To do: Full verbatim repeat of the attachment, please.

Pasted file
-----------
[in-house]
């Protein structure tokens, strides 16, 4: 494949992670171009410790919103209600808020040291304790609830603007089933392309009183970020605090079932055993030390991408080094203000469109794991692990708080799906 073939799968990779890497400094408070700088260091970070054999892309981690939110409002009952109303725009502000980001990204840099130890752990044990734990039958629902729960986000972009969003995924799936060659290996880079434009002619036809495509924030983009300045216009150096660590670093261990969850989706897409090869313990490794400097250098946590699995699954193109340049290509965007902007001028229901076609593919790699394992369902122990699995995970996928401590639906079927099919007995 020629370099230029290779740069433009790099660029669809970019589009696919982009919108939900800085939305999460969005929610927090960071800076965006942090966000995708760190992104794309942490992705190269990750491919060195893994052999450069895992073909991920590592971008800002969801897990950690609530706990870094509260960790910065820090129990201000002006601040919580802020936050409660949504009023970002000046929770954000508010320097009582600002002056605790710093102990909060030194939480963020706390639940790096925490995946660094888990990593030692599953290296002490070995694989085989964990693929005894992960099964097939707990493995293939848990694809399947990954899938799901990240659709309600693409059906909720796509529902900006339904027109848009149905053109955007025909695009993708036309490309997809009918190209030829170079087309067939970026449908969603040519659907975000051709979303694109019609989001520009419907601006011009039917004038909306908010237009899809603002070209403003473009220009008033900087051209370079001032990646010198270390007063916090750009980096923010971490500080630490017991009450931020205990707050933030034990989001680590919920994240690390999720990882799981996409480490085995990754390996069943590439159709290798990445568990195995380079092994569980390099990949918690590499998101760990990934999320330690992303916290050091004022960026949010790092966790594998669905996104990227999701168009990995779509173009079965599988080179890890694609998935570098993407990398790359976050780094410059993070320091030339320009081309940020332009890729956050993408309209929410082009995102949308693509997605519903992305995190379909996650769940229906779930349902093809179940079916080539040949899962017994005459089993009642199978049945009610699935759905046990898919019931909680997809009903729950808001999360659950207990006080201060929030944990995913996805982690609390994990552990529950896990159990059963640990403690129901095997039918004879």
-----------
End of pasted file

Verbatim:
[in-house]
């Protein structure tokens, strides 16, 4: 494949992670171009410790919103209600808020040291304790609830603007089933392309009183970020605090079932055993030390991408080094203000469109794991692990708080799906 073939799968990779890497400094408070700088260091970070054999892309981690939110409002009952109303725009502000980001990204840099130890752990044990734990039958629902729960986000972009969003995924799936060659290996880079434009002619036809495509924030983009300045216009150096660590670093261990969850989706897409090869313990490794400097250098946590699995699954193109340049290509965007902007001028229901076609593919790699394992369902122990699995995970996928401590639906079927099919007995 020629370099230029290779740069433009790099660029669809970019589009696919982009919108939900800085939305999460969005929610927090960071800076965006942090966000995708760190992104794309942490992705190269990750491919060195893994052999450069895992073909991920590592971008800002969801897990950690609530706990870094509260960790910065820090129990201000002006601040919580802020936050409660949504009023970002000046929770954000508010320097009582600002002056605790710093102990909060030194939480963020706390639940790096925490995946660094888990990593030692599953290296002490070995694989085989964990693929005894992960099964097939707990493995293939848990694809399947990954899938799901990240659709309600693409059906909720796509529902900006339904027109848009149905053109955007025909695009993708036309490309997809009918190209030829170079087309067939970026449908969603040519659907975000051709979303694109019609989001520009419907601006011009039917004038909306908010237009899809603002070209403003473009220009008033900087051209370079001032990646010198270390007063916090750009980096923010971490500080630490017991009450931020205990707050933030034990989001680590919920994240690390999720990882799981996409480490085995990754390996069943590439159709290798990445568990195995380079092994569980390099990949918690590499998101760990990934999320330690992303916290050091004022960026949010790092966790594998669905996104990227999701168009990995779509173009079965599988080179890890694609998935570098993407990398790359976050780094410059993070320091030339320009081309940020332009890729956050993408309209929410082009995102949308693509997605519903992305995190379909996650769940229906779930349902093809179940079916080539040949899962017994005459089993009642199978049945009610699935759905046990898919019931909680997809009903729950808001999360659950207990006080201060929030944990995913996805982690609390994990552990529950896990159990059963640990403690129901095997039918004879």